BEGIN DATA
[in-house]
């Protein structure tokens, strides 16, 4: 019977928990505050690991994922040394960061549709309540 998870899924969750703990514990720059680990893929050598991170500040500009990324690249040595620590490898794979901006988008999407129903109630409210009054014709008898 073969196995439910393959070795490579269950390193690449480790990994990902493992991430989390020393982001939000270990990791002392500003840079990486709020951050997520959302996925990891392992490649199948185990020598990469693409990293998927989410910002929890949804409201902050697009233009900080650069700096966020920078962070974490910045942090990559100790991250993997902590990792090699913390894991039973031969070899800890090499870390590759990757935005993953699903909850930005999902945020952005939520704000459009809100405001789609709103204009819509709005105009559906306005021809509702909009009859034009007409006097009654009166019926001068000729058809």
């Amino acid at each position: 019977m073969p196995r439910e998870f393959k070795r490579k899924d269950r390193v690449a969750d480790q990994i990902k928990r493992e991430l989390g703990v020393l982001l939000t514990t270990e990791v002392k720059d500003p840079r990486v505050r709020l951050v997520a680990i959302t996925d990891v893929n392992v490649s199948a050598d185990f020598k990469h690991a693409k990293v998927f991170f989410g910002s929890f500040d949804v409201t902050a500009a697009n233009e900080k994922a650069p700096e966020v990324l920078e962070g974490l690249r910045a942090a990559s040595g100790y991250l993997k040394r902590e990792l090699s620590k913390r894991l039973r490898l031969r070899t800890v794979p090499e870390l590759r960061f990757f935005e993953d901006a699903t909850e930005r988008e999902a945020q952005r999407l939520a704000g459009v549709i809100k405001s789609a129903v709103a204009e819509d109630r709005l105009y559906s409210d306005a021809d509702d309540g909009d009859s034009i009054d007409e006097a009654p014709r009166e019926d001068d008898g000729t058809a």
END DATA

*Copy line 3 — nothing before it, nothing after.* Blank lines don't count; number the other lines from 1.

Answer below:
């Amino acid at each position: 019977m073969p196995r439910e998870f393959k070795r490579k899924d269950r390193v690449a969750d480790q990994i990902k928990r493992e991430l989390g703990v020393l982001l939000t514990t270990e990791v002392k720059d500003p840079r990486v505050r709020l951050v997520a680990i959302t996925d990891v893929n392992v490649s199948a050598d185990f020598k990469h690991a693409k990293v998927f991170f989410g910002s929890f500040d949804v409201t902050a500009a697009n233009e900080k994922a650069p700096e966020v990324l920078e962070g974490l690249r910045a942090a990559s040595g100790y991250l993997k040394r902590e990792l090699s620590k913390r894991l039973r490898l031969r070899t800890v794979p090499e870390l590759r960061f990757f935005e993953d901006a699903t909850e930005r988008e999902a945020q952005r999407l939520a704000g459009v549709i809100k405001s789609a129903v709103a204009e819509d109630r709005l105009y559906s409210d306005a021809d509702d309540g909009d009859s034009i009054d007409e006097a009654p014709r009166e019926d001068d008898g000729t058809a």